Earlier this week, pharmacy chain Rite Aid shut down unofficial support for the Apple Pay and Google Wallet mobile payments systems, resulting in an outcry from users who have been testing out Apple’s new system since its launch on Monday. Rite Aid was not an official Apple Pay partner, but the payments system generally works with existing near field communications (NFC) payment terminals anyway, and many users had had success using Apple Pay at Rite Aid stores early in the week.
It now appears that fellow major pharmacy chain CVS is following suit and as of today is shutting down the NFC functionality of its payment terminals entirely, a move presumably intended to thwart Apple Pay. Google Wallet services are obviously also being affected by the move.
These retailers are part of a group (Merchant Customer Exchange, “MCX”) working on an upcoming mobile payment system called CurrentC. Here’s an article about CurrentC by Debbie Simurda, writing for Mainstreet Inc., a point-of-sale provider:
CurrentC mobile payments platform by Merchant Customer Exchange (MCX) is a mobile wallet being developed by a group of major retailers who want greater control of payments, their mobile brand and mobile customer experience. They want to keep more of their customer data, rather than ceding to technology companies. MCX was established in 2012 and currently consists of 59 participating retailers, many large Tier 1 merchants, across all segments. […]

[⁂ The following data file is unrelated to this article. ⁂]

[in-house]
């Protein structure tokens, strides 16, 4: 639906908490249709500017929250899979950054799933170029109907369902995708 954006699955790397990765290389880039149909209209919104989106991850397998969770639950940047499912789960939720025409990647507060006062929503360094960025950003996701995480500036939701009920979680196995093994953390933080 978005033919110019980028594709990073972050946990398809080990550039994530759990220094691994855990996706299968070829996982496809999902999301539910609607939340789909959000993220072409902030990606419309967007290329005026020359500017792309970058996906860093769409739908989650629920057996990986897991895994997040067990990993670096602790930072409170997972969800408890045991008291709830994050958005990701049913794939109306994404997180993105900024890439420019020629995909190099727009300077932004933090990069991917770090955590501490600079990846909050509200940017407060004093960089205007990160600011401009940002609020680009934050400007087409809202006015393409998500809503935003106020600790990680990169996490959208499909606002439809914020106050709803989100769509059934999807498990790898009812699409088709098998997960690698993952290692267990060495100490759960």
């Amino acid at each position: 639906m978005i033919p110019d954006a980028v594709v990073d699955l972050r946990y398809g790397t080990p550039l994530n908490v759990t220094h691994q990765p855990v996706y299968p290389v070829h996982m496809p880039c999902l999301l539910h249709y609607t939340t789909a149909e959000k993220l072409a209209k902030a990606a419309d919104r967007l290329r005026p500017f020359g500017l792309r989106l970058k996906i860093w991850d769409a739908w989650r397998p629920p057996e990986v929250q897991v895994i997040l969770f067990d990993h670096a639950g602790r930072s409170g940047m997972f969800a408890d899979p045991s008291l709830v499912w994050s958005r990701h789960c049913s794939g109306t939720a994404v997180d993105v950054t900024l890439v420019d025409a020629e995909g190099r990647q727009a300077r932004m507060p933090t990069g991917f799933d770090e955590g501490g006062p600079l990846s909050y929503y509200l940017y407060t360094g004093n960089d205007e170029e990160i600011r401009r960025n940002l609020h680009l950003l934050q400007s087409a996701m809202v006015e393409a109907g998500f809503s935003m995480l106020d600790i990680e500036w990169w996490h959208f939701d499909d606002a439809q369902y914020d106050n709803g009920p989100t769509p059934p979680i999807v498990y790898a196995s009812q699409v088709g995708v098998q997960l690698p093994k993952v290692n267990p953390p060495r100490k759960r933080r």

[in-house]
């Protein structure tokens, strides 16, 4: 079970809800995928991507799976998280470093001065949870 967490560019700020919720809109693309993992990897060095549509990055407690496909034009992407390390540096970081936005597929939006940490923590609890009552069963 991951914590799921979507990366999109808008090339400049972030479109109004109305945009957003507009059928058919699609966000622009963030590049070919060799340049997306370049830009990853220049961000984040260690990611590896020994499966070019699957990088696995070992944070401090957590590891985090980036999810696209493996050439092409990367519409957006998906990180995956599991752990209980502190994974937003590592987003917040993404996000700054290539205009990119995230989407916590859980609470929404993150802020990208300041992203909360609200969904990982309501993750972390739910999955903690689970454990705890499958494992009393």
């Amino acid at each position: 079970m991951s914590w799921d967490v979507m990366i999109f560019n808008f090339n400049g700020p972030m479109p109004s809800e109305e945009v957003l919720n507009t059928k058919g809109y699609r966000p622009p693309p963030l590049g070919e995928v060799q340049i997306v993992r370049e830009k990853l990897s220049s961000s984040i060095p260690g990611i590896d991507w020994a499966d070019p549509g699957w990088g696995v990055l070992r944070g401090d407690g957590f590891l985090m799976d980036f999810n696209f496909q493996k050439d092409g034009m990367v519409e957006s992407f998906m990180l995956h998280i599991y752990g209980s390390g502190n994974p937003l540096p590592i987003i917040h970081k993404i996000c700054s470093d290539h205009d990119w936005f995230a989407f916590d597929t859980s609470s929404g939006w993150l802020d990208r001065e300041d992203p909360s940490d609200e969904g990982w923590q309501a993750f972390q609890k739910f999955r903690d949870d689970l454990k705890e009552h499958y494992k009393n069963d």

A stupid authoritarian response to a distributed approach. Of course it will fail.
So, let’s inconvenience millions of customers, not let them use theur credit cards the way they want, only use debit cards or store-bought gift cards.
What Apple gets and what no one else in the industry does is that using your mobile device for payments will only work if it’s far easier and better than using a credit card. With CurrentC, you’ll have to unlock your phone, launch their app, point your camera at a QR code, and wait. With Apple Pay, you just take out your phone and put your thumb on the Touch ID sensor.
These stores do not care about the customer’s experience. They see the customer in the same way many sociopathic corporations do – as sheep to he sheared. So, let’s make it impossible for millions to use a convenient payment system.
All so they can make a little more money. And by keeping the customer’s data for themselves.IN contrast, Apple Pay does not store any customer’s data.
They hope to win. To beat Apple. By making it harder for customers to pay. Idiots.
They’re doing this so they can pursue a system that is less secure (third-party apps don’t have access to the secure element where Apple Pay stores your credit card data, for one thing), less convenient (QR codes?), and not private.
So when I walk into Best Buy, select a $800 TV to buy, walk up to pay and pull out my iPhone (because why carry credit cards) to use their NFC system, I will find out that Best Buy has actually shut down its wireless payment system to prevent me from paying.
So I will just walk away and they lose a sale. What if 10 of us do this is a row? How about 10 of us at 100 different stores, at the same time? $800,000 lost in sales. Maybe they would get the message.
A flash mob for Apple Pay!